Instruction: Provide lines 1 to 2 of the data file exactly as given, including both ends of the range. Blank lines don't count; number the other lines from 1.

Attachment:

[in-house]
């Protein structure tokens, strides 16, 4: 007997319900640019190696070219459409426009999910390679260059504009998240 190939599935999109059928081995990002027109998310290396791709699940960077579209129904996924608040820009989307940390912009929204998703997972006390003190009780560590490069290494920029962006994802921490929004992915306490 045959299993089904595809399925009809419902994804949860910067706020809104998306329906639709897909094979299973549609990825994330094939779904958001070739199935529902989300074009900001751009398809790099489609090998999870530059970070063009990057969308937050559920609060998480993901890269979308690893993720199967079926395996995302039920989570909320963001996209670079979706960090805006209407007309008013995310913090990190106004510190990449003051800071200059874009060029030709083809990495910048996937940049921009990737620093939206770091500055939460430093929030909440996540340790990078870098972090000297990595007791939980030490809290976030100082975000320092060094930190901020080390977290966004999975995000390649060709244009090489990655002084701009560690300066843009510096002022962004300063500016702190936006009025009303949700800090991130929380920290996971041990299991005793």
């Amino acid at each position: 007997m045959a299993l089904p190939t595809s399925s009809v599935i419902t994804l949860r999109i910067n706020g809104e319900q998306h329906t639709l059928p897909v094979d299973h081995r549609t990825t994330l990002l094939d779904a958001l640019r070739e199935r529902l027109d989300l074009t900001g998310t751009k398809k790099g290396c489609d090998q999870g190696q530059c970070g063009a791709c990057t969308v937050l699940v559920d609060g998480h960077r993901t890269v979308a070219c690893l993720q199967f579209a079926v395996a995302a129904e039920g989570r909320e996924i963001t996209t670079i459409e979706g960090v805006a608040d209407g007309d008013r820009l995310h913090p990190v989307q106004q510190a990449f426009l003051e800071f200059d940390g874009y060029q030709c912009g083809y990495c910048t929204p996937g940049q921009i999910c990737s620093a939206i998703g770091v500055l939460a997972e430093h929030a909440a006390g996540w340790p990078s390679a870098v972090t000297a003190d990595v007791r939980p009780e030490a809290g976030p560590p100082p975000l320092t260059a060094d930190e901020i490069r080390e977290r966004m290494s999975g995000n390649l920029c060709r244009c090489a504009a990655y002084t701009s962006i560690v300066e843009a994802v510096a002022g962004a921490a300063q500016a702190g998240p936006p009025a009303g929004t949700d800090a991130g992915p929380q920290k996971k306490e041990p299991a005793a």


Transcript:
[in-house]
């Protein structure tokens, strides 16, 4: 007997319900640019190696070219459409426009999910390679260059504009998240 190939599935999109059928081995990002027109998310290396791709699940960077579209129904996924608040820009989307940390912009929204998703997972006390003190009780560590490069290494920029962006994802921490929004992915306490 045959299993089904595809399925009809419902994804949860910067706020809104998306329906639709897909094979299973549609990825994330094939779904958001070739199935529902989300074009900001751009398809790099489609090998999870530059970070063009990057969308937050559920609060998480993901890269979308690893993720199967079926395996995302039920989570909320963001996209670079979706960090805006209407007309008013995310913090990190106004510190990449003051800071200059874009060029030709083809990495910048996937940049921009990737620093939206770091500055939460430093929030909440996540340790990078870098972090000297990595007791939980030490809290976030100082975000320092060094930190901020080390977290966004999975995000390649060709244009090489990655002084701009560690300066843009510096002022962004300063500016702190936006009025009303949700800090991130929380920290996971041990299991005793």